A cancer sufferer, who had her benefits cut by government officials who said she was fit to work, has died.
Cecilia Burns, 51, from Strabane, County Tyrone, had started a campaign in February to have the decision overturned.
Ms Burns had her benefits cut after she was assessed by government contractor Atos Healthcare.
She had her benefits reinstated just a few weeks ago but died on Monday.
During her campaign the County Tyrone woman said she was “disgusted” after the government cut her sickness benefit and told her she was fit to work.
Cecilia Burns had her Employment Support Allowance reduced by £30 a week even though she was still undergoing treatment for breast cancer.
Ms Burns had described the medical test as a “joke”.
The government is seeking to reassess all 2.6 million people on incapacity benefit – and its successor employment support allowance (ESA) – by 2014 in an effort to encourage more people back to work and to cut the welfare bill.
Stormont Assembly MLA, Michaela Boyle, had helped Ms Burns in her campaign.
“I have known Cecilia since she went for her medical assessment. She received nil points and appealed that assessment.”
Ms Boyle is critical of the assessment process.
“Our office has been dealing with the fall-out of this on a daily basis and that is mainly with the flaws. A lot of MLAs will be facing the wrath of this.
“We have been deeply critical of all aspects of the decision-making process with many claimants being disallowed who have severe disabilities, chronic conditions and life limiting illnesses.
“We have questioned the objectivity of these decisions given that a large number of these decisions are being overturned at appeal stage.
“At 60% of these appeals, the claimant had been awarded nil points in assessment.”
Last week Atos said they would be reviewing their correspondence with claimants after they incorrectly told one woman that assessors were not required to be specifically trained in mental health.
Later on Friday, Disabled People Against Cuts and UK Uncut will protest outside Atos headquarters in London to coincide with the Paralympics.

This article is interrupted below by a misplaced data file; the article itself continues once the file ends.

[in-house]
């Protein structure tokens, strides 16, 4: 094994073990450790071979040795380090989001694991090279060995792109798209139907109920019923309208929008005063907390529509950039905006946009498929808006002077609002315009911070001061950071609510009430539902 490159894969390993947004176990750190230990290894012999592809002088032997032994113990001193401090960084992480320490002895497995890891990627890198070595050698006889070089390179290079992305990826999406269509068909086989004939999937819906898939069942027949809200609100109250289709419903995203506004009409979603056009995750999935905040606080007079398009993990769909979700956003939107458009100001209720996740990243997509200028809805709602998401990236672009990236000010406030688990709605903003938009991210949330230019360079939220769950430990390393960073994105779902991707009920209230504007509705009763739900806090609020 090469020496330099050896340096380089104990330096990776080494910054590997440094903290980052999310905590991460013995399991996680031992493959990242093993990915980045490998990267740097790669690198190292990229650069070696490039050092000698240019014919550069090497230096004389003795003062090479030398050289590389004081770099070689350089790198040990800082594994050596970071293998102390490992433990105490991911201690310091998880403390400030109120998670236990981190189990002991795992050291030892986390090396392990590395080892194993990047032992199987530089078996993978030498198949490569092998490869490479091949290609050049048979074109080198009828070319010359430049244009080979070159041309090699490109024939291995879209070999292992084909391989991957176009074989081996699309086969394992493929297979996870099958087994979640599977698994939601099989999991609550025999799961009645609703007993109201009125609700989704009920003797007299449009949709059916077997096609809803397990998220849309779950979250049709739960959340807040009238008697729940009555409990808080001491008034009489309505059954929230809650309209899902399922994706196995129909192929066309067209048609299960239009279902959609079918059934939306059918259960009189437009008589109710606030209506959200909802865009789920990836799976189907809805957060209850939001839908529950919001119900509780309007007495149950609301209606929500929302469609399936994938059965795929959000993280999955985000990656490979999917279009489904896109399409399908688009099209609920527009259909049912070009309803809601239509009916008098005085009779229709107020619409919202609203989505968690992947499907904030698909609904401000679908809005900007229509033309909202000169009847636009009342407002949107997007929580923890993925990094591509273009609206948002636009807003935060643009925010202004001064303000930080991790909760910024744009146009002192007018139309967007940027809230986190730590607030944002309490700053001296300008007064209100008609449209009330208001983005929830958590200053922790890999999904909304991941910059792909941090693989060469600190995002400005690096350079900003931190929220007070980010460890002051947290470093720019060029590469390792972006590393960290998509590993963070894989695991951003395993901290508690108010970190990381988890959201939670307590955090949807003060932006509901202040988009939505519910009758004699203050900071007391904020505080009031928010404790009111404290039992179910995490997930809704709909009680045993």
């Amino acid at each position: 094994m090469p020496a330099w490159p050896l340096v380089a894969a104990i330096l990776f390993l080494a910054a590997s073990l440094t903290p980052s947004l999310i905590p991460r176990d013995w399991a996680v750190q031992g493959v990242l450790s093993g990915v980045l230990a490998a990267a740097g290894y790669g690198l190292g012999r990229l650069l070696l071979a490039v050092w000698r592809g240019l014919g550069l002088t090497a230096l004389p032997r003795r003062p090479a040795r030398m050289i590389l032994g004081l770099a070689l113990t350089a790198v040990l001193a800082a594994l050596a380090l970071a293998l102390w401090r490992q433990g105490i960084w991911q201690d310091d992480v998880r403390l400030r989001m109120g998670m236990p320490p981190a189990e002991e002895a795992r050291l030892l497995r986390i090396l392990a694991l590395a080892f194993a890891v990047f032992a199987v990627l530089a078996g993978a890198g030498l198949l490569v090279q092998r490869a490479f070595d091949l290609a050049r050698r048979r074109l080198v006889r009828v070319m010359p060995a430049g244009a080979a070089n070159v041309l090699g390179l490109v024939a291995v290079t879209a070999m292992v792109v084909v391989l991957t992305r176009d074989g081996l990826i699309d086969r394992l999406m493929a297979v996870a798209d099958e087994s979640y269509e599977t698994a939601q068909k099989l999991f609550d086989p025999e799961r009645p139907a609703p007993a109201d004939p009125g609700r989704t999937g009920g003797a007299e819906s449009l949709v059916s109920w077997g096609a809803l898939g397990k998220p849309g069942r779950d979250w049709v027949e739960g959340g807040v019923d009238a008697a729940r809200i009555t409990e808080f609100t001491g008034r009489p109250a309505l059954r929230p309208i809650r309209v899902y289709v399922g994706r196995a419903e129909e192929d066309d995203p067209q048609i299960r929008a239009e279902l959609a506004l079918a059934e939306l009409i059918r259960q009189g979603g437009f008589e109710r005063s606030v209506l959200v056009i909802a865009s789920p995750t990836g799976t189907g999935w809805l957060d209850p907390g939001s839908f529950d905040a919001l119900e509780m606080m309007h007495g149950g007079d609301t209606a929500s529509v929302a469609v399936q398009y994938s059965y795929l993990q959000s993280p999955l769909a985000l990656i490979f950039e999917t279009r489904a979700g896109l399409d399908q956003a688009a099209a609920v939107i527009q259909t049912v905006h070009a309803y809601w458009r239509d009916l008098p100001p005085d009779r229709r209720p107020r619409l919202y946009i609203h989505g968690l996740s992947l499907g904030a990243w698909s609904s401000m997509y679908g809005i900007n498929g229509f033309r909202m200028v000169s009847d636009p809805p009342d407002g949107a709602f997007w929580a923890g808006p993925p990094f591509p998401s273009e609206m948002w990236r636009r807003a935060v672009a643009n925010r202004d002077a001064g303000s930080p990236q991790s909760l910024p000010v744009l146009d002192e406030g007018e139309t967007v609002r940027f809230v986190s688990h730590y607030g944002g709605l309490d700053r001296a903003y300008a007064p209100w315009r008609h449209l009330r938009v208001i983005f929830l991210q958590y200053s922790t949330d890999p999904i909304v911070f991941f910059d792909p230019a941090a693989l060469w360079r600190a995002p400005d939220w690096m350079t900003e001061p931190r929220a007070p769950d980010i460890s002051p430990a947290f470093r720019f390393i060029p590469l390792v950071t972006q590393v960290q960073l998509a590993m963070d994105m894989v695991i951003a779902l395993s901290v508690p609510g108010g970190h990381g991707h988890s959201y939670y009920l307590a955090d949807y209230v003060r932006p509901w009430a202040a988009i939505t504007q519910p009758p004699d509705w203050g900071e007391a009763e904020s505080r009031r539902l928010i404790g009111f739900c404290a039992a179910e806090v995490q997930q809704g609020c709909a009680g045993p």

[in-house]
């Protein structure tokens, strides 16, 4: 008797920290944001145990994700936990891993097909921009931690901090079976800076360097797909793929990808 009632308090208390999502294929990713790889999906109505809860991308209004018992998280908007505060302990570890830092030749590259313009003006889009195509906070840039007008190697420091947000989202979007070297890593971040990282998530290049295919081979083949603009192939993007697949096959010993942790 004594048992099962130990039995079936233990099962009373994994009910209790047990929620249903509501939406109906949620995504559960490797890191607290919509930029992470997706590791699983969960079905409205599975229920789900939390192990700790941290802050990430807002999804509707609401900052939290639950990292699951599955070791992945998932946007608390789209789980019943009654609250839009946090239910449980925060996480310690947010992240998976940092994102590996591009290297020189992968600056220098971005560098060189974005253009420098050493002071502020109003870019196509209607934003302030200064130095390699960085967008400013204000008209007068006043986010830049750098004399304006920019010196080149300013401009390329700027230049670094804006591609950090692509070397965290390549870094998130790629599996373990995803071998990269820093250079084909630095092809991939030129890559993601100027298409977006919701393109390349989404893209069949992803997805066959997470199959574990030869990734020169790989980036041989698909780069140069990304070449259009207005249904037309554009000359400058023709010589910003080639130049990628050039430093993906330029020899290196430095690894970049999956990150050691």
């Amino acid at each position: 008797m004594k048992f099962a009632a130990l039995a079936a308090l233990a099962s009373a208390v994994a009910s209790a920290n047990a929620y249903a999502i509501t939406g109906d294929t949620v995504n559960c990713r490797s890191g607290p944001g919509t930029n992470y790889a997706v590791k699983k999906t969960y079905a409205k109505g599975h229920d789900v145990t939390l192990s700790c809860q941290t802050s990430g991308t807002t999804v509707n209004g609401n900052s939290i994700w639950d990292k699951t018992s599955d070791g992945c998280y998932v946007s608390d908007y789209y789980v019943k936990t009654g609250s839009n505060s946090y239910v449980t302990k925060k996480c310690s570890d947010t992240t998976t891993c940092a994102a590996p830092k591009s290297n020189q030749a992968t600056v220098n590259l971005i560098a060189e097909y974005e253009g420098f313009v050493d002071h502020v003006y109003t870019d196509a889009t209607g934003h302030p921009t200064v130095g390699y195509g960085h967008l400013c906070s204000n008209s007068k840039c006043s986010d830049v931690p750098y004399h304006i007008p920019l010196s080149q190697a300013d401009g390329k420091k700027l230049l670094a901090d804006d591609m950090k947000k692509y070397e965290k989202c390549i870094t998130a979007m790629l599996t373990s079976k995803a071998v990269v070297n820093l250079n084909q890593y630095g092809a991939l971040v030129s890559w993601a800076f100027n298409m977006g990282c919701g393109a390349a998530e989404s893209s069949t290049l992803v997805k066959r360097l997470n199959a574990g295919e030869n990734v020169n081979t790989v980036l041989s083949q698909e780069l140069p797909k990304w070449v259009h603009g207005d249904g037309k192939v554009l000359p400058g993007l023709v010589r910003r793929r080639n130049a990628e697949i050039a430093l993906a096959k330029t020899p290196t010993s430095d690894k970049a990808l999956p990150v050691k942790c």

Before her death, Cecilia Burns told the BBC that dealing with the side effects of the treatment were bad enough, but she had been angered by the cut in benefit after she went for a medical.
“I know there’s other people out there and they’re all scared to come forward,” she said.
“I was treated badly. I’ve been working since I was 17, I’ve paid all my stamps, all my National Insurance. The only time I was ever sick was when I was pregnant with my two sons.
“It has had a financial effect on me but it’s more (that) they’re getting away with it. They are just treating you like a second class citizen. That’s how I feel – that I don’t count, I don’t matter,” she said.
In a statement Atos said; “We do not make decisions on people’s benefit entitlement or on welfare policy but we will continue to make sure that the service that we provide is as highly professional and compassionate as it can be.
“We do this through a constant programme of training and education for our staff, a rigorous recruitment process for healthcare professionals and through continual work with the Government, disability rights groups, healthcare professionals and those going through the process on the ground.”
Meanwhile, in Northern Ireland, Social Development Minister Nelson McCausland has organised a public consultation on the changes.
He said said during previous stages of the review, the public response was limited and it was important that people got across their views.